The Layered Dead

When we first visited Prague in the Summer of 2008, we were just awed by what this city had to show us. Every morning after breakfast, we would head out to explore, mostly on foot the various sections of the city from the Old Town Square (Stare Mesto) to its various tributaries and New Town (Nove Mesto), through Wenceslas Square and across the Charles River, through the Palace grounds, and back and around.

View of the Jewish Cemetery in Prague from above. Note the layered tombstones.  photo credit (c) Likeitiz

View of the Jewish Cemetery in Prague from above. Note the layered tombstones. photo credit (c) Likeitiz

On one of our walks, we joined a walking tour through Prague’s Jewish Quarters (Josefov). The architecture of the buildings was certainly something to be admired and celebrated. For years, the Jewish people were discriminated against in Europe, as we all know, most infamously during the Second World War.

But way before WWII, Jews were already strictly confined to a defined section of the city for centuries.  And so, people were born and people died in that small section of the city. What did they do with their dead?  They buried them, of course. But after several decades, space became a premium.  And so, we saw in the Jewish cemeteries, both the Old Cemetery and the New, that people were crammed shoulder to shoulder, so to speak, but not just side by side.  Many were buried one on top of another and their tombstones were layered!

We learned that as many as 100,000 people were buried in the small space that probably could only hold a few thousands. There are only 12,000 visible tombs because of the layers. In many graves, there were as many as 12 layers of graves.

It was such a spectacle. It was hard to believe that people could be so cruel to an entire group of fellow humans!

This post was inspired by the Daily Post’s Weekly Photo Challenge: Layers. Do go see what other WordPress bloggers have done with this challenge.

This entry was posted in BlogHer, Old Jewish Cemetery, Prague, Travel, Weekly Photo Challenge, YeahWrite and tagged , , , , , , , , , , , , , , , , . Bookmark the permalink.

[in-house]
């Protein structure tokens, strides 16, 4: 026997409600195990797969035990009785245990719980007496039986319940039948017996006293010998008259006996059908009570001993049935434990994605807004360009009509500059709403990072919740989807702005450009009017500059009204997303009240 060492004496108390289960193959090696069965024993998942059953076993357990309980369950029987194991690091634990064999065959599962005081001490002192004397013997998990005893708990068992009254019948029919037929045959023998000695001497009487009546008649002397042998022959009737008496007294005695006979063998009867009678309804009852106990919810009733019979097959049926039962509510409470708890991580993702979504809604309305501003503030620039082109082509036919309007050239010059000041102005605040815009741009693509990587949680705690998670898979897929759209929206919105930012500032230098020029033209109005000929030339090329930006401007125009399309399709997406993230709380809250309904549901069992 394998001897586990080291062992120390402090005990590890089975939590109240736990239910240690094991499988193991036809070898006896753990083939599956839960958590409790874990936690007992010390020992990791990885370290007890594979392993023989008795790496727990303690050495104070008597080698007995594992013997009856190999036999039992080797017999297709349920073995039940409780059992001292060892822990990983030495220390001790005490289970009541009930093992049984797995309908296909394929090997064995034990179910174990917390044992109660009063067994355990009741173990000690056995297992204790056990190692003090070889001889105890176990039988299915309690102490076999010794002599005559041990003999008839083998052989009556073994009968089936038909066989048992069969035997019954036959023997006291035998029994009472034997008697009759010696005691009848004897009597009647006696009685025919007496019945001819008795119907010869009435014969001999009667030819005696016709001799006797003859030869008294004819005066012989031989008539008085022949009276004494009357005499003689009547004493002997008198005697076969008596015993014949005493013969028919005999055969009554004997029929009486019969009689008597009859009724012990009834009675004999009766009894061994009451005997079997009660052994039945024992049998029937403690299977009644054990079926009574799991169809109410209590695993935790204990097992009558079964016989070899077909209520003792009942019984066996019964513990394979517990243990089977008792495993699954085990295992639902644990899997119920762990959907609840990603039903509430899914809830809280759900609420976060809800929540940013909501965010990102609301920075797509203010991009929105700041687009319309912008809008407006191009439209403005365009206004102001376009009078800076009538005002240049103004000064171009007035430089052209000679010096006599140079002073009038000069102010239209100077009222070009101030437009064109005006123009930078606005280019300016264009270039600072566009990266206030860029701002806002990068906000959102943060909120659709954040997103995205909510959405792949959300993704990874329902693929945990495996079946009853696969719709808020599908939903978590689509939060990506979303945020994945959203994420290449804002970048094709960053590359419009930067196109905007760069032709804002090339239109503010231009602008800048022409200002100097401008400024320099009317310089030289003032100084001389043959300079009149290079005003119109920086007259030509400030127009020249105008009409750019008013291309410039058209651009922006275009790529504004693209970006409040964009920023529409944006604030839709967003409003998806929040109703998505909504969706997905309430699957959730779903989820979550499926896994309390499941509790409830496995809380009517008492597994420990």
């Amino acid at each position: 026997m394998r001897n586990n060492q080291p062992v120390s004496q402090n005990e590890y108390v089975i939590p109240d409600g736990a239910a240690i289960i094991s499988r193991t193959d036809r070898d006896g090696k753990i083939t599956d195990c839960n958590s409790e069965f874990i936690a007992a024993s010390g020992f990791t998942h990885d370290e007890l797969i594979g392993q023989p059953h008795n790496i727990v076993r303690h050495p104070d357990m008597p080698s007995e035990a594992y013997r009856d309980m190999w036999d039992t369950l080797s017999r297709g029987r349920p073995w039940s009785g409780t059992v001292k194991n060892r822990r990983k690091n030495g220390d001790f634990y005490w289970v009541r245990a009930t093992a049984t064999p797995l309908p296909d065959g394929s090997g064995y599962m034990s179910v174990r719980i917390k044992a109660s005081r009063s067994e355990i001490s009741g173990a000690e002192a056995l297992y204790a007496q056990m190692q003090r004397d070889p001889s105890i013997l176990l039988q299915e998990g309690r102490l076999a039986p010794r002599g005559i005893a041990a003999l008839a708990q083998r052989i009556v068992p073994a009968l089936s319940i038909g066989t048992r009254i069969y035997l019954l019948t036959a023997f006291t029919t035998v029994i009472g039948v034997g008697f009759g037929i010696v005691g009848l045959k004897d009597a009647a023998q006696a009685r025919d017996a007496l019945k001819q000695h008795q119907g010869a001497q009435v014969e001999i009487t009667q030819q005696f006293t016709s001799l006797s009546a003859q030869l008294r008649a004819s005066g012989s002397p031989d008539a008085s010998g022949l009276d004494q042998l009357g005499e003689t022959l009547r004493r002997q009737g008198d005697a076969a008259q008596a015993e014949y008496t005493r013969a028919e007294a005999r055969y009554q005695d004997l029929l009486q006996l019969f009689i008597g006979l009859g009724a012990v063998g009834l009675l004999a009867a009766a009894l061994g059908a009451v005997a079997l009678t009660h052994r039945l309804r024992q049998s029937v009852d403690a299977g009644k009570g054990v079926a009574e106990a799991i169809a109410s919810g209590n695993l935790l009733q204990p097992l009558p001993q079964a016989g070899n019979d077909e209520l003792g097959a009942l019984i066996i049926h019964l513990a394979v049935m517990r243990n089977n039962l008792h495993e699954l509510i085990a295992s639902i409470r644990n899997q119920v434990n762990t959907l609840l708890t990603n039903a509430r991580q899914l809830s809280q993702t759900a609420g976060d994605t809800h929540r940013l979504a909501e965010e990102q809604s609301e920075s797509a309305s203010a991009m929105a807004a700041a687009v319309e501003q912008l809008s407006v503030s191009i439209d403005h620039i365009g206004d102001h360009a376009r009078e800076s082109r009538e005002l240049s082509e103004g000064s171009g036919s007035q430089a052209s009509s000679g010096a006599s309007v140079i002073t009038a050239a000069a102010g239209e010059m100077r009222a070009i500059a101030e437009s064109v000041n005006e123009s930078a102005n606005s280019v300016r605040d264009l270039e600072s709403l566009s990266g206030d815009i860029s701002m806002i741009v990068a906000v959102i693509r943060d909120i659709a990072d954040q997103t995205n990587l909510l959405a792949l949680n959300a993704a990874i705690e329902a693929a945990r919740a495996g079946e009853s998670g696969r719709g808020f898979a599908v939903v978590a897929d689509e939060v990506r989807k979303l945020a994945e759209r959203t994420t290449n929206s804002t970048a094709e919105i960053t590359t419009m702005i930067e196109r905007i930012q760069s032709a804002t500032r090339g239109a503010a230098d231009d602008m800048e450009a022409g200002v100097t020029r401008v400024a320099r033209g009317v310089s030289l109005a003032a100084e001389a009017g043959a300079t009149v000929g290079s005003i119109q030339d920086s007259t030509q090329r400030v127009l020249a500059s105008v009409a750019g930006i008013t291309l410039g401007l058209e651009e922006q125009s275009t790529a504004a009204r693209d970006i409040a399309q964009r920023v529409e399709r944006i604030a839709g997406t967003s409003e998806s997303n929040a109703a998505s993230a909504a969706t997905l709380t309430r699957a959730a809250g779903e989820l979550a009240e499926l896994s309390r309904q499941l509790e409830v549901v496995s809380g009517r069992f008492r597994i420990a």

13 Responses to The Layered Dead

  1. sued51 says:

    Wow…12 layers…unbelievable! Interesting…

  2. Oh, wow! That is totally fascinating and unforgettable.

  3. bluebee says:

    This is amazing – so terrible, but also a necessary reminder to us humans of the terrible things we do to one another when we lose our humanity

  4. Pingback: Weekly Photo Challenge: Layers | beeblu blog

  5. catherinefr says:

    Amazing photo, and so sad. I am Jewish myself (and from Europe). I really feel for those people who lived there, confined to one part of the city, without even enough space to bury their dead, unless they layered the graves. It is really sad that people could be so cruel to an entire group of people, like you say. Although things are different now, the Roma people are still having a difficult time here in Europe. I wish we had learned more lessons from the past. Thanks for sharing this photo and a piece of history from Prague.

    • likeitiz says:

      Thanks. Btw, I keep trying to post comments on your blog and somehow my comments disappear when I click on “publish.”

      • catherinefr says:

        Sorry about the problems with my blog. Usually if people leave comments, they show up under my “awaiting moderation” section and I have to approve them. I just checked and I didn’t see any comments from you there, so I am not sure what went wrong. Thank you for letting me know about this problem – I’ll try to get it sorted out!

      • likeitiz says:

        Thanks. I’ll try again later.

  6. Aussa Lorens says:

    Very interesting– and that photo looks amazing. I was in Prague during the winter (brrrr) so I think I’m due for a visit during more moderate temps. It’s interesting that you talk about them stacking the graves like that… I wasn’t aware that that had gone on there. Also, extra interesting because I’ve spent my entire afternoon talking about burial practices with an archeologist :)

  7. Alicja Mann says:

    Great photo and a very interesting information about that cemetery. Thank you!

  8. Lucid Gypsy says:

    I love to learn new things, this is really interesting thanks.

There, I've said enough. I want to hear from you.

Please log in using one of these methods to post your comment:

WordPress.com Logo

You are commenting using your WordPress.com account. Log Out / Change )

Twitter picture

You are commenting using your Twitter account. Log Out / Change )

Facebook photo

You are commenting using your Facebook account. Log Out / Change )

Google+ photo

You are commenting using your Google+ account. Log Out / Change )

Connecting to %s